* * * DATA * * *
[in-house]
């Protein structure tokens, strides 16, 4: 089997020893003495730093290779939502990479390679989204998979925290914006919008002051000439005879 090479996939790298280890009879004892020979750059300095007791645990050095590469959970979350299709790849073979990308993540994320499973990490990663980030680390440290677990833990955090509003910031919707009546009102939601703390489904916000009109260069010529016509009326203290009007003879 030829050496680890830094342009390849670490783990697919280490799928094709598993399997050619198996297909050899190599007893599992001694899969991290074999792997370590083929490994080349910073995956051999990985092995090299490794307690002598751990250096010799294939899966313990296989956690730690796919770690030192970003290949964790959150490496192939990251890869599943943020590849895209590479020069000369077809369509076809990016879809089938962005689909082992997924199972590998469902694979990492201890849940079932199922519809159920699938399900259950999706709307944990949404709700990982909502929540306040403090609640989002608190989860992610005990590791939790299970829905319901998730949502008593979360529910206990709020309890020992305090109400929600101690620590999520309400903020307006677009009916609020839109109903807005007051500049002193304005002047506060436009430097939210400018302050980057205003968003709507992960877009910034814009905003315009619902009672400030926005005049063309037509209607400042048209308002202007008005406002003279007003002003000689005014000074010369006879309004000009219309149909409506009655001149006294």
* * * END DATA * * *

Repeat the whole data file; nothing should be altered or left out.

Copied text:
[in-house]
């Protein structure tokens, strides 16, 4: 089997020893003495730093290779939502990479390679989204998979925290914006919008002051000439005879 090479996939790298280890009879004892020979750059300095007791645990050095590469959970979350299709790849073979990308993540994320499973990490990663980030680390440290677990833990955090509003910031919707009546009102939601703390489904916000009109260069010529016509009326203290009007003879 030829050496680890830094342009390849670490783990697919280490799928094709598993399997050619198996297909050899190599007893599992001694899969991290074999792997370590083929490994080349910073995956051999990985092995090299490794307690002598751990250096010799294939899966313990296989956690730690796919770690030192970003290949964790959150490496192939990251890869599943943020590849895209590479020069000369077809369509076809990016879809089938962005689909082992997924199972590998469902694979990492201890849940079932199922519809159920699938399900259950999706709307944990949404709700990982909502929540306040403090609640989002608190989860992610005990590791939790299970829905319901998730949502008593979360529910206990709020309890020992305090109400929600101690620590999520309400903020307006677009009916609020839109109903807005007051500049002193304005002047506060436009430097939210400018302050980057205003968003709507992960877009910034814009905003315009619902009672400030926005005049063309037509209607400042048209308002202007008005406002003279007003002003000689005014000074010369006879309004000009219309149909409506009655001149006294």